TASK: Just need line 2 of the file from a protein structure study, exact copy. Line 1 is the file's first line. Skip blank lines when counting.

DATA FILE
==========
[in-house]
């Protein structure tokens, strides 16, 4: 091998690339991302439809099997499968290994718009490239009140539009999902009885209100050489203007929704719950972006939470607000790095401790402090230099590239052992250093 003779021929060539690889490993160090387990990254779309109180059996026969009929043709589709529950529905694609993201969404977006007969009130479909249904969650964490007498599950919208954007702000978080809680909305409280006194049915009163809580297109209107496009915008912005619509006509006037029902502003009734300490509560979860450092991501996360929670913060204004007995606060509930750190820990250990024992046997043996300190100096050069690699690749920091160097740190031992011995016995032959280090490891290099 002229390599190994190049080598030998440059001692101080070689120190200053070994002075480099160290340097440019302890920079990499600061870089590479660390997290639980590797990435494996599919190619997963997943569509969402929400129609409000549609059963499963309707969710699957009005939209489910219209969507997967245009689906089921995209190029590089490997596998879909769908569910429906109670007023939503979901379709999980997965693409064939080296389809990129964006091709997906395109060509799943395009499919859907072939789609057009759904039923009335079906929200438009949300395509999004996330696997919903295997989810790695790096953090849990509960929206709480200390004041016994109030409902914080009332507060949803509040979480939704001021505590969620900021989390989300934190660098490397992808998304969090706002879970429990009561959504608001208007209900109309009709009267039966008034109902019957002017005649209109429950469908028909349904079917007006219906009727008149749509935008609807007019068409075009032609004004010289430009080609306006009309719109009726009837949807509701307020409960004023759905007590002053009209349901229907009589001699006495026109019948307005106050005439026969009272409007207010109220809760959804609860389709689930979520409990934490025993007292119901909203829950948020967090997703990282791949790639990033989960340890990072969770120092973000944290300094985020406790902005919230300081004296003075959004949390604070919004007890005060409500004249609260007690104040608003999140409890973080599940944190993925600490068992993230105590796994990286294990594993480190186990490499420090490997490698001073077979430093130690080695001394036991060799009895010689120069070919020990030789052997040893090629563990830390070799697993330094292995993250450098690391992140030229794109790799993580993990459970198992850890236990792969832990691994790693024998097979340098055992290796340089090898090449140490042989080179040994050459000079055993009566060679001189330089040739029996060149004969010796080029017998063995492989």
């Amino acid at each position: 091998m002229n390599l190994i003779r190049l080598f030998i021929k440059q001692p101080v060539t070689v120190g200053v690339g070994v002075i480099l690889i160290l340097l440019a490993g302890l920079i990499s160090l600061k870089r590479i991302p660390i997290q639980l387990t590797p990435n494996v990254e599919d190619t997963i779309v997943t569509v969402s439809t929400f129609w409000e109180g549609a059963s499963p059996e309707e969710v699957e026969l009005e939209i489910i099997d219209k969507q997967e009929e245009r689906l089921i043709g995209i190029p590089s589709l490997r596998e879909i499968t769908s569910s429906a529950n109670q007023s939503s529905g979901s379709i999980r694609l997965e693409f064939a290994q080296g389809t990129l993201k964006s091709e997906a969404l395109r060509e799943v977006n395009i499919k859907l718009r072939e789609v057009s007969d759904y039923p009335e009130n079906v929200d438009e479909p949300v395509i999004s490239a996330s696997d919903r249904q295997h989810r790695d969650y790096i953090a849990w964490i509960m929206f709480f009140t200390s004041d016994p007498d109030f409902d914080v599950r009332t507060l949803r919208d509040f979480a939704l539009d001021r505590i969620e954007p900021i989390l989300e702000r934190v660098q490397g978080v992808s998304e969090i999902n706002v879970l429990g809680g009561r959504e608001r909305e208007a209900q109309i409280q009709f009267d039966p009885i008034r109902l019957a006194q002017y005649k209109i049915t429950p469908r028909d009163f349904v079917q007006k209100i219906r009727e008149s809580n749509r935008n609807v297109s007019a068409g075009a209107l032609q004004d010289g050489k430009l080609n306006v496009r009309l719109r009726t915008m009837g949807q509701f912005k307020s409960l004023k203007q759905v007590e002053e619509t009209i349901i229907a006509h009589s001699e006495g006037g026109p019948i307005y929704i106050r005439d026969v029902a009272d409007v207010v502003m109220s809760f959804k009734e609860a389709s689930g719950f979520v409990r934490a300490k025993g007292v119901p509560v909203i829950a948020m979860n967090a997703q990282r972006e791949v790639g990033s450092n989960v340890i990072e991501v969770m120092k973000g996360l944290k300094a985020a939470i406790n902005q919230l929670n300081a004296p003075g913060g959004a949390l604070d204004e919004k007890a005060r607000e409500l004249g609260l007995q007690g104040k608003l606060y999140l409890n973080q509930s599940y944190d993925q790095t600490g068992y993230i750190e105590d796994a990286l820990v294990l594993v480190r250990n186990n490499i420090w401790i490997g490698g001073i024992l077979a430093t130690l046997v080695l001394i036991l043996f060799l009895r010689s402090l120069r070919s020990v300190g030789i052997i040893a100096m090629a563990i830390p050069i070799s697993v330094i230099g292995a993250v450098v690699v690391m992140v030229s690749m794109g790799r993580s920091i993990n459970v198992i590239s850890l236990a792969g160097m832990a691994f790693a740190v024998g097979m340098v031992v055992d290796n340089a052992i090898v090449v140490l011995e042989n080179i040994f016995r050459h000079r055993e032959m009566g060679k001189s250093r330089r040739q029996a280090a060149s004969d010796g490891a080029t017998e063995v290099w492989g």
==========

């Protein structure tokens, strides 16, 4: 091998690339991302439809099997499968290994718009490239009140539009999902009885209100050489203007929704719950972006939470607000790095401790402090230099590239052992250093 003779021929060539690889490993160090387990990254779309109180059996026969009929043709589709529950529905694609993201969404977006007969009130479909249904969650964490007498599950919208954007702000978080809680909305409280006194049915009163809580297109209107496009915008912005619509006509006037029902502003009734300490509560979860450092991501996360929670913060204004007995606060509930750190820990250990024992046997043996300190100096050069690699690749920091160097740190031992011995016995032959280090490891290099 002229390599190994190049080598030998440059001692101080070689120190200053070994002075480099160290340097440019302890920079990499600061870089590479660390997290639980590797990435494996599919190619997963997943569509969402929400129609409000549609059963499963309707969710699957009005939209489910219209969507997967245009689906089921995209190029590089490997596998879909769908569910429906109670007023939503979901379709999980997965693409064939080296389809990129964006091709997906395109060509799943395009499919859907072939789609057009759904039923009335079906929200438009949300395509999004996330696997919903295997989810790695790096953090849990509960929206709480200390004041016994109030409902914080009332507060949803509040979480939704001021505590969620900021989390989300934190660098490397992808998304969090706002879970429990009561959504608001208007209900109309009709009267039966008034109902019957002017005649209109429950469908028909349904079917007006219906009727008149749509935008609807007019068409075009032609004004010289430009080609306006009309719109009726009837949807509701307020409960004023759905007590002053009209349901229907009589001699006495026109019948307005106050005439026969009272409007207010109220809760959804609860389709689930979520409990934490025993007292119901909203829950948020967090997703990282791949790639990033989960340890990072969770120092973000944290300094985020406790902005919230300081004296003075959004949390604070919004007890005060409500004249609260007690104040608003999140409890973080599940944190993925600490068992993230105590796994990286294990594993480190186990490499420090490997490698001073077979430093130690080695001394036991060799009895010689120069070919020990030789052997040893090629563990830390070799697993330094292995993250450098690391992140030229794109790799993580993990459970198992850890236990792969832990691994790693024998097979340098055992290796340089090898090449140490042989080179040994050459000079055993009566060679001189330089040739029996060149004969010796080029017998063995492989």